Allegro 4 is the classic library, whose API is backwards compatible all the way back to Allegro 2.0 for DOS/DJGPP (1996). This version of Allegro is no longer actively developed, but we still apply patches sent to us by contributors, mainly to fix minor bugs. Old applications that were written using Allegro 4 may continue to do so, although it might be a good idea to start Porting from A4 to A5 if possible. For new applications, the use of Allegro 4 is discouraged. Please use Allegro 5 to develop new programs. The term "Allegro 4" is often used to describe anything prior to Allegro 5.
Through the lifespan leading up through Allegro 4, users have contributed several library extensions to handle things like scrolling tile maps and import and export of various file formats (e.g. PNG, GIF, JPEG images, MPEG video, Ogg, MP3, IT, S3M, XM music, TTF fonts, and more). There are also bindings for several programming languages available, such as Python, Perl, Scheme, C#, D and others.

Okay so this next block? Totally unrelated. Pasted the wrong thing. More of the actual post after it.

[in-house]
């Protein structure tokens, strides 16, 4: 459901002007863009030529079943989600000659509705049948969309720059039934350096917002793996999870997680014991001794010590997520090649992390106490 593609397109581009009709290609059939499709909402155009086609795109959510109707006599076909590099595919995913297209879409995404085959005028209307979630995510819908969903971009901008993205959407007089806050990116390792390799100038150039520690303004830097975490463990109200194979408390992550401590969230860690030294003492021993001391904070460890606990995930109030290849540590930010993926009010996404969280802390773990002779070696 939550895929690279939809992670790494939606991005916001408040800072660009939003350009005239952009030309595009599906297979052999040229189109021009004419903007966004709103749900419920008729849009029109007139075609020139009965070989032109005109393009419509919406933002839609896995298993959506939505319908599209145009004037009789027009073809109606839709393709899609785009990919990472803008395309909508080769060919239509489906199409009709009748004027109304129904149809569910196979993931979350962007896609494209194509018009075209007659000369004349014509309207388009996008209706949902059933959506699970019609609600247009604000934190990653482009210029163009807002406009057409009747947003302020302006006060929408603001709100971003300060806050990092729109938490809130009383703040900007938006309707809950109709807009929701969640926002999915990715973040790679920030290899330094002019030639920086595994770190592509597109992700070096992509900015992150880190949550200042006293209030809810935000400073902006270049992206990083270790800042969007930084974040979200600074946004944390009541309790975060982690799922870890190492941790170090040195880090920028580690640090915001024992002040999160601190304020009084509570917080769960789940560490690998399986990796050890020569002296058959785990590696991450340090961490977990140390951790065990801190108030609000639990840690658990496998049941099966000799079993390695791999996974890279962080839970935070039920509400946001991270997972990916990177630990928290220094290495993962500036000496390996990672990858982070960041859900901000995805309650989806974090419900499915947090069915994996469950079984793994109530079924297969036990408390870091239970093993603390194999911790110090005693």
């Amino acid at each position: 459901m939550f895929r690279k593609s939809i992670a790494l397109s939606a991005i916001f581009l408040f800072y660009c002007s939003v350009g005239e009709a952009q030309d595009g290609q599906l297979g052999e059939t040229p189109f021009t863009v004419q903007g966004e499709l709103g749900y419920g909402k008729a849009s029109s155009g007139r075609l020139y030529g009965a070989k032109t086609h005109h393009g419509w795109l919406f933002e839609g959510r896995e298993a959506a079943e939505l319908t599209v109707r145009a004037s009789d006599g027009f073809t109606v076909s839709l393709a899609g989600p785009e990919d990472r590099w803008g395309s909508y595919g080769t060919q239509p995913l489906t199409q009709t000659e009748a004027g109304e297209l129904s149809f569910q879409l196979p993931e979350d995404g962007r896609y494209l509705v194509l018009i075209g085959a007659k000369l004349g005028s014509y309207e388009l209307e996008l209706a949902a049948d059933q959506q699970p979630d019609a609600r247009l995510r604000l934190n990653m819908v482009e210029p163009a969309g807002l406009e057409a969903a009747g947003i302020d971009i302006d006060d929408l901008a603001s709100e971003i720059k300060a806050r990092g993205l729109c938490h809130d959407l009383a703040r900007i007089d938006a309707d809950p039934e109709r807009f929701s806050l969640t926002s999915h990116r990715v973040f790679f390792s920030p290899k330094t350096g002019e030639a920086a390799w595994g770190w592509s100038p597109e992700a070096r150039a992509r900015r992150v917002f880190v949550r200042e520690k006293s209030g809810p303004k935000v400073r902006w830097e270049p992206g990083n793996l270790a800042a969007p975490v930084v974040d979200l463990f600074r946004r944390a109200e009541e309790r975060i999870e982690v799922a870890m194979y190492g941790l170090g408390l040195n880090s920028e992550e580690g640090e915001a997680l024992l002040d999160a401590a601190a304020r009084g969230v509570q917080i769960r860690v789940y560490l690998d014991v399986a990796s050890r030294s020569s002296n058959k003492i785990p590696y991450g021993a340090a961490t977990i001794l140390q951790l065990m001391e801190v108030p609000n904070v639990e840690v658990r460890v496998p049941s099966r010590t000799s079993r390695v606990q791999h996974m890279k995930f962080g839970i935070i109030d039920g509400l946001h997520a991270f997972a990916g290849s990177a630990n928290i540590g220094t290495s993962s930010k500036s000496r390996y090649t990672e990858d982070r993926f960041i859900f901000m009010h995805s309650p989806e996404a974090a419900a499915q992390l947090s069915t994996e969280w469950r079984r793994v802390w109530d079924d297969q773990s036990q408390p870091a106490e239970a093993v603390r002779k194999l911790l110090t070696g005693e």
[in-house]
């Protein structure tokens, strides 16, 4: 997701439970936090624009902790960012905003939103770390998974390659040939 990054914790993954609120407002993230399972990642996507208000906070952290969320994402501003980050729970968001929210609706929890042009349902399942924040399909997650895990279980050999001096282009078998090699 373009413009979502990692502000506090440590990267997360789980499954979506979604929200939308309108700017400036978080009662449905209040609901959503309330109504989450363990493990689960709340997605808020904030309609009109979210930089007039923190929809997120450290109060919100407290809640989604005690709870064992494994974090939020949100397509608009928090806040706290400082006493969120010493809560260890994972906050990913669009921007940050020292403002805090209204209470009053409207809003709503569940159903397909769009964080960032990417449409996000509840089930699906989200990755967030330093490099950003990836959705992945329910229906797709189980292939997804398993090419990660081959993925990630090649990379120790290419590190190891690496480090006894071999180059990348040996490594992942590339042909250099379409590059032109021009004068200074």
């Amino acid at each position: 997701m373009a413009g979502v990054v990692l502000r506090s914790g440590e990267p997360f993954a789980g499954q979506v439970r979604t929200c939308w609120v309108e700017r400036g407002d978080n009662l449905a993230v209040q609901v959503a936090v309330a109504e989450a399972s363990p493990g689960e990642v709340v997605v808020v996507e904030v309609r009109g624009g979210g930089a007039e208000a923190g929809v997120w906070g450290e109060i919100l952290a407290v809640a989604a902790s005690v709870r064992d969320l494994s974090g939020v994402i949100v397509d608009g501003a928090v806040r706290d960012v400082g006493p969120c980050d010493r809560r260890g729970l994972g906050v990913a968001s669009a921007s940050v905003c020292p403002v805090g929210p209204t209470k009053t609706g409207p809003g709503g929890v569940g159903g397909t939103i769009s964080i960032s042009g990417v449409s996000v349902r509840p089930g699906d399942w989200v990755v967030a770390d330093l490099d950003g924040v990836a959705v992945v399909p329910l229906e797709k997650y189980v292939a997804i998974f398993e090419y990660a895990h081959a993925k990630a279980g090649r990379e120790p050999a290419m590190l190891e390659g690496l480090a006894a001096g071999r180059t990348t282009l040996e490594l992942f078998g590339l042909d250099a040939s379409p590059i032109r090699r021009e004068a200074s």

Allegro 4 can be used in conjunction with OpenGL by using the library AllegroGL which extends Allegro's functionality into OpenGL and therefore the hardware.
For hardware accelerated 3D and 2D acceleration on Linux, Mac OS X and DOS, AllegroGL and OpenLayer are available. They are two add-on libraries that use OpenGL for accelerated graphics routines and use Allegro for all other gaming needs. Note that, combined with Glide and MesaFX (using 3dfx hardware), AllegroGL is one of the few available opensource solutions for hardware accelerated 3D under DOS.
Pre-compiled binaries and source code are available for most platforms and can be downloaded at the allegro.cc files section. As of 03/28/2011, the latest version available at the allegro.cc files page is version 4.2.3, but the latest version of Allegro 4 is Allegro 18.104.22.168, the source code of which is available at the sourceforge download page.